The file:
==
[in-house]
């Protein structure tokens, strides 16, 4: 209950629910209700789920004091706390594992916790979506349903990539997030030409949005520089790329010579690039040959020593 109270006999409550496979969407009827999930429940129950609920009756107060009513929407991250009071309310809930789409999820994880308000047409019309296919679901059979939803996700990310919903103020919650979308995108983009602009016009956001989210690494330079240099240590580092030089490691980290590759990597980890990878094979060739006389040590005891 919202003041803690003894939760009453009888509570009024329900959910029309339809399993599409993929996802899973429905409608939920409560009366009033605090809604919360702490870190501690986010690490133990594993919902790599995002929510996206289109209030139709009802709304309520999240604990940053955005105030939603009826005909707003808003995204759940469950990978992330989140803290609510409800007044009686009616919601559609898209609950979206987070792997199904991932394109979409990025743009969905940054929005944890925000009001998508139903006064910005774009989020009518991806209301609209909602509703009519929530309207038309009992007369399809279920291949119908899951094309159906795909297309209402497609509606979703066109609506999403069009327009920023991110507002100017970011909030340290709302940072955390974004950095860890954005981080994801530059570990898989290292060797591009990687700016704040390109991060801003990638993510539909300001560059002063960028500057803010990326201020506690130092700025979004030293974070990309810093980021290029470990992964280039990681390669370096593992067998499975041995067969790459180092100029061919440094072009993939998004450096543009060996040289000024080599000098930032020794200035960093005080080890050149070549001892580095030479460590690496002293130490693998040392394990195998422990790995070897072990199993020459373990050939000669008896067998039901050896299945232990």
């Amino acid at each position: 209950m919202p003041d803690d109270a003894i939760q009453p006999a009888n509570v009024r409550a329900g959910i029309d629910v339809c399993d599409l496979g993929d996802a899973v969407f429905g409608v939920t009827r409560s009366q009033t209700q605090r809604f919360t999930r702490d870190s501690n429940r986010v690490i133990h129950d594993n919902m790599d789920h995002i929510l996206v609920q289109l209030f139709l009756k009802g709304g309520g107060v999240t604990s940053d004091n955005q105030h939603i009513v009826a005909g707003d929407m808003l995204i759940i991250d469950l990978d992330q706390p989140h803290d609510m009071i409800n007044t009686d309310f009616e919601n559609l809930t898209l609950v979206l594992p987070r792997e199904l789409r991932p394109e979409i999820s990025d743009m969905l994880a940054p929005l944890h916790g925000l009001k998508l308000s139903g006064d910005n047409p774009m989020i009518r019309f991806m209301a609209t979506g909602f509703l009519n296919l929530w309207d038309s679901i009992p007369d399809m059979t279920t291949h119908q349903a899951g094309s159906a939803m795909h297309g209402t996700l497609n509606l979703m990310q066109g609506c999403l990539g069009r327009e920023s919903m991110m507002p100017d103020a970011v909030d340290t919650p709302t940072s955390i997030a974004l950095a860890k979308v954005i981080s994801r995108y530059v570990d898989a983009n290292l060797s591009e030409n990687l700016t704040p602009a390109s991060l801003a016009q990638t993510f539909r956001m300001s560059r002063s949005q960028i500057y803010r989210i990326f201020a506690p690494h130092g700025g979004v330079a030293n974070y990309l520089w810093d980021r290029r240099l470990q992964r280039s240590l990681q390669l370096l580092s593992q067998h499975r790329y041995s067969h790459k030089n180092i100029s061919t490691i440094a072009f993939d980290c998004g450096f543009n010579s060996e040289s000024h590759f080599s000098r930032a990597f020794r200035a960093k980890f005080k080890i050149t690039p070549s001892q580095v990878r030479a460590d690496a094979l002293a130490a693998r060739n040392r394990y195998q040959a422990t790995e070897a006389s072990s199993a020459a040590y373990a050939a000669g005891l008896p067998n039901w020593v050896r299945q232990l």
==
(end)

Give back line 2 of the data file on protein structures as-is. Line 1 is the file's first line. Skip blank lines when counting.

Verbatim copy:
């Protein structure tokens, strides 16, 4: 209950629910209700789920004091706390594992916790979506349903990539997030030409949005520089790329010579690039040959020593 109270006999409550496979969407009827999930429940129950609920009756107060009513929407991250009071309310809930789409999820994880308000047409019309296919679901059979939803996700990310919903103020919650979308995108983009602009016009956001989210690494330079240099240590580092030089490691980290590759990597980890990878094979060739006389040590005891 919202003041803690003894939760009453009888509570009024329900959910029309339809399993599409993929996802899973429905409608939920409560009366009033605090809604919360702490870190501690986010690490133990594993919902790599995002929510996206289109209030139709009802709304309520999240604990940053955005105030939603009826005909707003808003995204759940469950990978992330989140803290609510409800007044009686009616919601559609898209609950979206987070792997199904991932394109979409990025743009969905940054929005944890925000009001998508139903006064910005774009989020009518991806209301609209909602509703009519929530309207038309009992007369399809279920291949119908899951094309159906795909297309209402497609509606979703066109609506999403069009327009920023991110507002100017970011909030340290709302940072955390974004950095860890954005981080994801530059570990898989290292060797591009990687700016704040390109991060801003990638993510539909300001560059002063960028500057803010990326201020506690130092700025979004030293974070990309810093980021290029470990992964280039990681390669370096593992067998499975041995067969790459180092100029061919440094072009993939998004450096543009060996040289000024080599000098930032020794200035960093005080080890050149070549001892580095030479460590690496002293130490693998040392394990195998422990790995070897072990199993020459373990050939000669008896067998039901050896299945232990």